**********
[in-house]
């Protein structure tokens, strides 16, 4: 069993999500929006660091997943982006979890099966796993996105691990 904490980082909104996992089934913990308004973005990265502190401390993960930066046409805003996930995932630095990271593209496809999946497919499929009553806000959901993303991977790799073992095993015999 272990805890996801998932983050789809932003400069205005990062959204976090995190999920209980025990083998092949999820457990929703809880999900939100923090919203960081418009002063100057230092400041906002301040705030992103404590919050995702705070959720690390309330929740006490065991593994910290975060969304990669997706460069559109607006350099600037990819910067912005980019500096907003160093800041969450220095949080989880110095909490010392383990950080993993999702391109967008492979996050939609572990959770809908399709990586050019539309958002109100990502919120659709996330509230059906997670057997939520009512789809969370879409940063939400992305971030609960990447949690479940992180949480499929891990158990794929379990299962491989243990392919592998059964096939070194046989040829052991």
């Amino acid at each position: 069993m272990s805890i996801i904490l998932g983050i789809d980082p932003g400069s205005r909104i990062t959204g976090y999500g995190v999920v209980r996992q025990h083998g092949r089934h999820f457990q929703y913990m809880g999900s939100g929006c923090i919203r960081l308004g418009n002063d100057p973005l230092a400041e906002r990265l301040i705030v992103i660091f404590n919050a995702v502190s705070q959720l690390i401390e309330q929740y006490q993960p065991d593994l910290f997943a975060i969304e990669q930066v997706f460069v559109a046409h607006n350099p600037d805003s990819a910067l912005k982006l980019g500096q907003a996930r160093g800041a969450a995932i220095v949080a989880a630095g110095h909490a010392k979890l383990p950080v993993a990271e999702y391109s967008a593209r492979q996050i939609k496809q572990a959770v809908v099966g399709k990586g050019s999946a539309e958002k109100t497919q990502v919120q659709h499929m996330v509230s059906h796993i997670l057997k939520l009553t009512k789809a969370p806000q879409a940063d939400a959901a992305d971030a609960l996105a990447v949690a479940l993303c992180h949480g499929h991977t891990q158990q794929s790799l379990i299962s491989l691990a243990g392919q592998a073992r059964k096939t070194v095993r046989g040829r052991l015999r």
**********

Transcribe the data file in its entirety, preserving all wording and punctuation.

[in-house]
């Protein structure tokens, strides 16, 4: 069993999500929006660091997943982006979890099966796993996105691990 904490980082909104996992089934913990308004973005990265502190401390993960930066046409805003996930995932630095990271593209496809999946497919499929009553806000959901993303991977790799073992095993015999 272990805890996801998932983050789809932003400069205005990062959204976090995190999920209980025990083998092949999820457990929703809880999900939100923090919203960081418009002063100057230092400041906002301040705030992103404590919050995702705070959720690390309330929740006490065991593994910290975060969304990669997706460069559109607006350099600037990819910067912005980019500096907003160093800041969450220095949080989880110095909490010392383990950080993993999702391109967008492979996050939609572990959770809908399709990586050019539309958002109100990502919120659709996330509230059906997670057997939520009512789809969370879409940063939400992305971030609960990447949690479940992180949480499929891990158990794929379990299962491989243990392919592998059964096939070194046989040829052991």
């Amino acid at each position: 069993m272990s805890i996801i904490l998932g983050i789809d980082p932003g400069s205005r909104i990062t959204g976090y999500g995190v999920v209980r996992q025990h083998g092949r089934h999820f457990q929703y913990m809880g999900s939100g929006c923090i919203r960081l308004g418009n002063d100057p973005l230092a400041e906002r990265l301040i705030v992103i660091f404590n919050a995702v502190s705070q959720l690390i401390e309330q929740y006490q993960p065991d593994l910290f997943a975060i969304e990669q930066v997706f460069v559109a046409h607006n350099p600037d805003s990819a910067l912005k982006l980019g500096q907003a996930r160093g800041a969450a995932i220095v949080a989880a630095g110095h909490a010392k979890l383990p950080v993993a990271e999702y391109s967008a593209r492979q996050i939609k496809q572990a959770v809908v099966g399709k990586g050019s999946a539309e958002k109100t497919q990502v919120q659709h499929m996330v509230s059906h796993i997670l057997k939520l009553t009512k789809a969370p806000q879409a940063d939400a959901a992305d971030a609960l996105a990447v949690a479940l993303c992180h949480g499929h991977t891990q158990q794929s790799l379990i299962s491989l691990a243990g392919q592998a073992r059964k096939t070194v095993r046989g040829r052991l015999r």